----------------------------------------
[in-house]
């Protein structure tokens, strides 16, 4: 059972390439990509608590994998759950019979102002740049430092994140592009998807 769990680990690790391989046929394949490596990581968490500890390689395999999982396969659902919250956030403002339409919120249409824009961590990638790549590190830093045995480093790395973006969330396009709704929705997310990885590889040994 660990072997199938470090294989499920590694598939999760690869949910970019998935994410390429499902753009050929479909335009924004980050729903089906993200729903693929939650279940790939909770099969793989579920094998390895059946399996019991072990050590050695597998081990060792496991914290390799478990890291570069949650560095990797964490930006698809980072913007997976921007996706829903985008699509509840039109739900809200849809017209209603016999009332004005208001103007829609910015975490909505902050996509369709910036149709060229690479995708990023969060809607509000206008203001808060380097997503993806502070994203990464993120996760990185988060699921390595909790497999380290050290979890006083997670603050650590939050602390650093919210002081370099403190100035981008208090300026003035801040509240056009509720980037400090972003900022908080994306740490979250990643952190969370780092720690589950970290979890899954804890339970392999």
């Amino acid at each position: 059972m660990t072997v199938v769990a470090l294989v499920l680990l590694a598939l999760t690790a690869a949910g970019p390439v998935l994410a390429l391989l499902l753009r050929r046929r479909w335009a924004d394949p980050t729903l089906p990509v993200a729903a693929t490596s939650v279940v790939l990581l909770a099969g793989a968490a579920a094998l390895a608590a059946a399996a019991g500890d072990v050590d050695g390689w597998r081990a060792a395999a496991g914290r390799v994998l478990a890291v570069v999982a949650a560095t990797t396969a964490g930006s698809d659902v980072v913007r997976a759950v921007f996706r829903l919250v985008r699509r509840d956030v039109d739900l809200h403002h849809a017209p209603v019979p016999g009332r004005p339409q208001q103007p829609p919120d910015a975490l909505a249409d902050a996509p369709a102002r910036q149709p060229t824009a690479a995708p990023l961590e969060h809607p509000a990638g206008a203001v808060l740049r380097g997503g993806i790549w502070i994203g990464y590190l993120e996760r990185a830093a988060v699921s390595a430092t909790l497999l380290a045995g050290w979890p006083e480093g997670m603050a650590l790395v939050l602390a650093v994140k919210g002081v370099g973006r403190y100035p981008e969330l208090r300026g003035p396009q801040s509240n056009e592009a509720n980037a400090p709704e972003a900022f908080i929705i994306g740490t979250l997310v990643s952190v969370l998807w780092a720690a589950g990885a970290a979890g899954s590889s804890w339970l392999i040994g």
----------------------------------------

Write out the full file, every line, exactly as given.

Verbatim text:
[in-house]
């Protein structure tokens, strides 16, 4: 059972390439990509608590994998759950019979102002740049430092994140592009998807 769990680990690790391989046929394949490596990581968490500890390689395999999982396969659902919250956030403002339409919120249409824009961590990638790549590190830093045995480093790395973006969330396009709704929705997310990885590889040994 660990072997199938470090294989499920590694598939999760690869949910970019998935994410390429499902753009050929479909335009924004980050729903089906993200729903693929939650279940790939909770099969793989579920094998390895059946399996019991072990050590050695597998081990060792496991914290390799478990890291570069949650560095990797964490930006698809980072913007997976921007996706829903985008699509509840039109739900809200849809017209209603016999009332004005208001103007829609910015975490909505902050996509369709910036149709060229690479995708990023969060809607509000206008203001808060380097997503993806502070994203990464993120996760990185988060699921390595909790497999380290050290979890006083997670603050650590939050602390650093919210002081370099403190100035981008208090300026003035801040509240056009509720980037400090972003900022908080994306740490979250990643952190969370780092720690589950970290979890899954804890339970392999």
């Amino acid at each position: 059972m660990t072997v199938v769990a470090l294989v499920l680990l590694a598939l999760t690790a690869a949910g970019p390439v998935l994410a390429l391989l499902l753009r050929r046929r479909w335009a924004d394949p980050t729903l089906p990509v993200a729903a693929t490596s939650v279940v790939l990581l909770a099969g793989a968490a579920a094998l390895a608590a059946a399996a019991g500890d072990v050590d050695g390689w597998r081990a060792a395999a496991g914290r390799v994998l478990a890291v570069v999982a949650a560095t990797t396969a964490g930006s698809d659902v980072v913007r997976a759950v921007f996706r829903l919250v985008r699509r509840d956030v039109d739900l809200h403002h849809a017209p209603v019979p016999g009332r004005p339409q208001q103007p829609p919120d910015a975490l909505a249409d902050a996509p369709a102002r910036q149709p060229t824009a690479a995708p990023l961590e969060h809607p509000a990638g206008a203001v808060l740049r380097g997503g993806i790549w502070i994203g990464y590190l993120e996760r990185a830093a988060v699921s390595a430092t909790l497999l380290a045995g050290w979890p006083e480093g997670m603050a650590l790395v939050l602390a650093v994140k919210g002081v370099g973006r403190y100035p981008e969330l208090r300026g003035p396009q801040s509240n056009e592009a509720n980037a400090p709704e972003a900022f908080i929705i994306g740490t979250l997310v990643s952190v969370l998807w780092a720690a589950g990885a970290a979890g899954s590889s804890w339970l392999i040994g």